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Clinton man grows one of the state’s largest 2011 pumpkins

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Catherine W. Idzerda
October 16, 2011
— OK, 16 ounces to a pound, so 876.5 pounds is 14,024 ounces. Each pie calls for 15 ounces of pumpkin, so 14,024 divided by 15 is 934.93 pies. Add 102 gallons of sweetened condensed milk and … well, never mind.

It’s unlikely that John Karstetter will allow anybody to make pie out of his 876.5-pound pumpkin.


First, because it would call for about 312 tablespoons of cinnamon, and second, because Karstetter’s pumpkin took fourth place at the state’s pumpkin weigh-off that was held Sept. 24.


The first place winner, Joe Menting of Seymour, grew a pumpkin that weighed 1,258.5 pounds. The world record, which is held by Chris Stevens of New Richmond, is 1,810.5 pounds.


Still, Karstetter has plenty of reasons to be pleased.


“This is only my second year in competition,” Karstetter said.


Last year, he grew a 294-pound pumpkin—you can see a photo of it in the Gazette’s on-line, community-submitted photo gallery under “Fall Fun, 2010.”


A friend, who also grows large pumpkins, encouraged Karstetter to give it a try.


He found that giant pumpkin growers were a friendly bunch, always willing to lend a hand or offer advice.


There’s even a Wisconsin Giant Pumpkin Growers association that offers growing advice and encourages participation in the contests that are held throughout the Midwest.


Like most giant pumpkin growers, Karstetter grew “Atlantic Giants,” the variety that yields winners.


Strains of those seeds from winning pumpkins are often used. For example, Karstetter used 844 Kopp for seeds and 975 Kopp as the male pollinator. Kopp is the name of the grower, and the number represents the size, in pounds, of the pumpkins grown from that seed.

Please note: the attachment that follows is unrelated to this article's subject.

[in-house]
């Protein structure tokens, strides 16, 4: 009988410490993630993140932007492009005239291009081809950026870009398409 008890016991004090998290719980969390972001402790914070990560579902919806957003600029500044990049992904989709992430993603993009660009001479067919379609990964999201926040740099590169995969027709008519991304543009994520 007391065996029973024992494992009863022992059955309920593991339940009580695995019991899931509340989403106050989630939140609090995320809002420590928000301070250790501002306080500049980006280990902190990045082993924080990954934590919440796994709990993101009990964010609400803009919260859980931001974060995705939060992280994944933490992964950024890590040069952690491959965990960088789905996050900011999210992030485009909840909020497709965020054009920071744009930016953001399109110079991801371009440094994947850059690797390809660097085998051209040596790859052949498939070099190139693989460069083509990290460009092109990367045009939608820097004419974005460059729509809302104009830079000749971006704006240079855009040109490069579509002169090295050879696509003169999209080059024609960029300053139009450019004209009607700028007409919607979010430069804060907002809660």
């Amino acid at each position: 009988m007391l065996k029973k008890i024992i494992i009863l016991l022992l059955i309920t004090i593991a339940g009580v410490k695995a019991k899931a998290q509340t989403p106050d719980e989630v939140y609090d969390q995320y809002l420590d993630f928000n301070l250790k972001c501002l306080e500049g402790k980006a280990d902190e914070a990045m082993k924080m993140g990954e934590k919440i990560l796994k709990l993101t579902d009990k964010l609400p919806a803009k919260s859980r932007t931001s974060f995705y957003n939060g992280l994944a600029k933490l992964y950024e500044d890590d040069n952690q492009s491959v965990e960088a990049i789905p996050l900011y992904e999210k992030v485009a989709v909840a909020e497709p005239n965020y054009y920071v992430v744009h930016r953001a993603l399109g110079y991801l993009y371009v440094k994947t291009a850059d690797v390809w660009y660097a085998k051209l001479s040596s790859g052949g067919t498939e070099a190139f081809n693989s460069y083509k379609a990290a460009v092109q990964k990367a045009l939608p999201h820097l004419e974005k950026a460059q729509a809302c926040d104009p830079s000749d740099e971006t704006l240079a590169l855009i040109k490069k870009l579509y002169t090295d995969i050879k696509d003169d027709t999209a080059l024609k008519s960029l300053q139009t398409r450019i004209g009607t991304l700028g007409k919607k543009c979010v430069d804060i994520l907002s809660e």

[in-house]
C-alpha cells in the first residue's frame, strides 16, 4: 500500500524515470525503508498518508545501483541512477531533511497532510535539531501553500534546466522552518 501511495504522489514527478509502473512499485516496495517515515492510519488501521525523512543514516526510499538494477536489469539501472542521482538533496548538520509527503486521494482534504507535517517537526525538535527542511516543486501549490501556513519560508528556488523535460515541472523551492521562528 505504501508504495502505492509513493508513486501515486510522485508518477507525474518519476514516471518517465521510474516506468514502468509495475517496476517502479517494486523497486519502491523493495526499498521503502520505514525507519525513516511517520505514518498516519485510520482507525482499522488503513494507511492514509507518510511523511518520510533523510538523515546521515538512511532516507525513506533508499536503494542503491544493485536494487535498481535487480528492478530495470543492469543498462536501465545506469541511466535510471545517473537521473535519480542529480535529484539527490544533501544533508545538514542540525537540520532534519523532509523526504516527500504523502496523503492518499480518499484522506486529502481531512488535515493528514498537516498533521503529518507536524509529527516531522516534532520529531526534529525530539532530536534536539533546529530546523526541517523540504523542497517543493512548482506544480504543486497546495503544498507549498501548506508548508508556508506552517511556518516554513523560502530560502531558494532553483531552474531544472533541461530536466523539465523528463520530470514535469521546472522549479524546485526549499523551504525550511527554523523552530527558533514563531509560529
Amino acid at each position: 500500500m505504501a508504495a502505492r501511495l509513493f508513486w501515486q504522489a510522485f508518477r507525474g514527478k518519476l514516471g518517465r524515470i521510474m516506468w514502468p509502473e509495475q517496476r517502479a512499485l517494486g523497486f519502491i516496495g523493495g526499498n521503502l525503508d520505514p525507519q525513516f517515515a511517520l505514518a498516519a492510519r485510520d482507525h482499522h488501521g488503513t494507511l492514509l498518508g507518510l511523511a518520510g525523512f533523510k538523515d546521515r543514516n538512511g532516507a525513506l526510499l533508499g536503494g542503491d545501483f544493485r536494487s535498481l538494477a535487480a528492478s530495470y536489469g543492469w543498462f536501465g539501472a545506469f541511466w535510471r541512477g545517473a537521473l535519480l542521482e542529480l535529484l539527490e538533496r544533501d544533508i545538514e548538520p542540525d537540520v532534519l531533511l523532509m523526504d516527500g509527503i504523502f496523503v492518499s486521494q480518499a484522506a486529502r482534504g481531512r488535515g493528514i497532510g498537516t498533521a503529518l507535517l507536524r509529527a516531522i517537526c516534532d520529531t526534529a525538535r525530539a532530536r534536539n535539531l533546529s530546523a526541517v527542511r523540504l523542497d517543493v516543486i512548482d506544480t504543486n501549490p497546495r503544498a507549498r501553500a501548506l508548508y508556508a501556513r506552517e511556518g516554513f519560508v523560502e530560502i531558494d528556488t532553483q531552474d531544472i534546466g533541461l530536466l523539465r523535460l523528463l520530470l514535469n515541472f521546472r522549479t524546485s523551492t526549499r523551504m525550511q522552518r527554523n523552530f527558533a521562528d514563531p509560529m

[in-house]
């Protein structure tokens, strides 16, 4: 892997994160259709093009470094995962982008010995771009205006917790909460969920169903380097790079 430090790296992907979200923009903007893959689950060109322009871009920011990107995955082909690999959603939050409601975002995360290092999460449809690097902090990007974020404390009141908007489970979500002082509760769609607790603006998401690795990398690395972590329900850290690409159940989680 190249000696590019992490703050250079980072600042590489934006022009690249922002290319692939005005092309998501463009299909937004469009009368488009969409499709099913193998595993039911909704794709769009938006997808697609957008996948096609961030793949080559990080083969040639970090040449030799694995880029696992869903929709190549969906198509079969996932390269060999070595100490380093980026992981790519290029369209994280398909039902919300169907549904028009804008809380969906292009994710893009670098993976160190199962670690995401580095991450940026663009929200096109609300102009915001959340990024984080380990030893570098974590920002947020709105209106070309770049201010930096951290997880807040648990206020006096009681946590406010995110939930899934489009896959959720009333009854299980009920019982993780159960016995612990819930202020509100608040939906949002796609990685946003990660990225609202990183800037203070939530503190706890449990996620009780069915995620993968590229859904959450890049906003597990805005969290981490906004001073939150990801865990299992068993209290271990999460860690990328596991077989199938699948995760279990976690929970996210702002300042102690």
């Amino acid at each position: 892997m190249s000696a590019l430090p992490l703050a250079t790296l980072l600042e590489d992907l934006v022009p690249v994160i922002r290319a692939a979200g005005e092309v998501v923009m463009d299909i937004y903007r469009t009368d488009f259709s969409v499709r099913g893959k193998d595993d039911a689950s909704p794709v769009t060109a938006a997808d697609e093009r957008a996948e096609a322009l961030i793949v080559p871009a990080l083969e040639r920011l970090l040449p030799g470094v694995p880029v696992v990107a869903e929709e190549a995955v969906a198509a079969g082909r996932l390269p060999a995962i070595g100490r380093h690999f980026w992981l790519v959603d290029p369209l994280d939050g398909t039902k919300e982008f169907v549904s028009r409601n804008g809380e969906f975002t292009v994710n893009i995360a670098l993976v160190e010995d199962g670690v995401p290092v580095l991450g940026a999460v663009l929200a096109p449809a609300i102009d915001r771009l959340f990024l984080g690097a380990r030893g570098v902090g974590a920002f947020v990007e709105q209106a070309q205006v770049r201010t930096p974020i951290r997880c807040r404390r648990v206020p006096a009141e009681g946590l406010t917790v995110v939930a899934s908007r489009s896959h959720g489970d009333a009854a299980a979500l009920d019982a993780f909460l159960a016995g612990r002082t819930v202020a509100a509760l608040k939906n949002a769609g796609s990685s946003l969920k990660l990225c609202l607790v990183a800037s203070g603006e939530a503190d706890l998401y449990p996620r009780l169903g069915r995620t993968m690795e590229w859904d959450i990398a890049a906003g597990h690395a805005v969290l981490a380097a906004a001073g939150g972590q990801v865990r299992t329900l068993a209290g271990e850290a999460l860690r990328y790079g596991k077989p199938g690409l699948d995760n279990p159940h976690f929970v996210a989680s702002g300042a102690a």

Karstetter starts his pumpkins seeds under a heat lamp at the end of April or beginning of May and transplants them after all danger of frost has passed.


Pumpkins are grown in a plot that’s about 30-feet by 30-feet. Almost as soon as the fruit is established, Karstetter culls all but one or two of the best fruits.


He carefully tracks fungicide, pesticide and fertilizer use, being careful not to overdo it.


“You don’t want to give them too much juice or you risk a split, a blowout,” Karstetter said.


“A blowout” is a split pumpkin.


Giant pumpkins grow 15 to 20 pounds every day, and vines can grow as much as 2 feet in the same time period.


Last summer, Karstetter had two potential winners. One day, he watered his patch. That night, a huge rainstorm came through. The next day, a pumpkin weighing more than 600 pounds split open.


After Halloween, Karstetter will cut open his pumpkin, collect the seeds—which will now be known as Karstetter 876— and then pose his kids inside of it.


It’s probably for the best that he has no plans for pie.


After all, pumpkin pie needs topping and it’d be difficult to calculate how much whipped cream he’d need.


One dollop per slice, 8 slices per pie, 934 pies …



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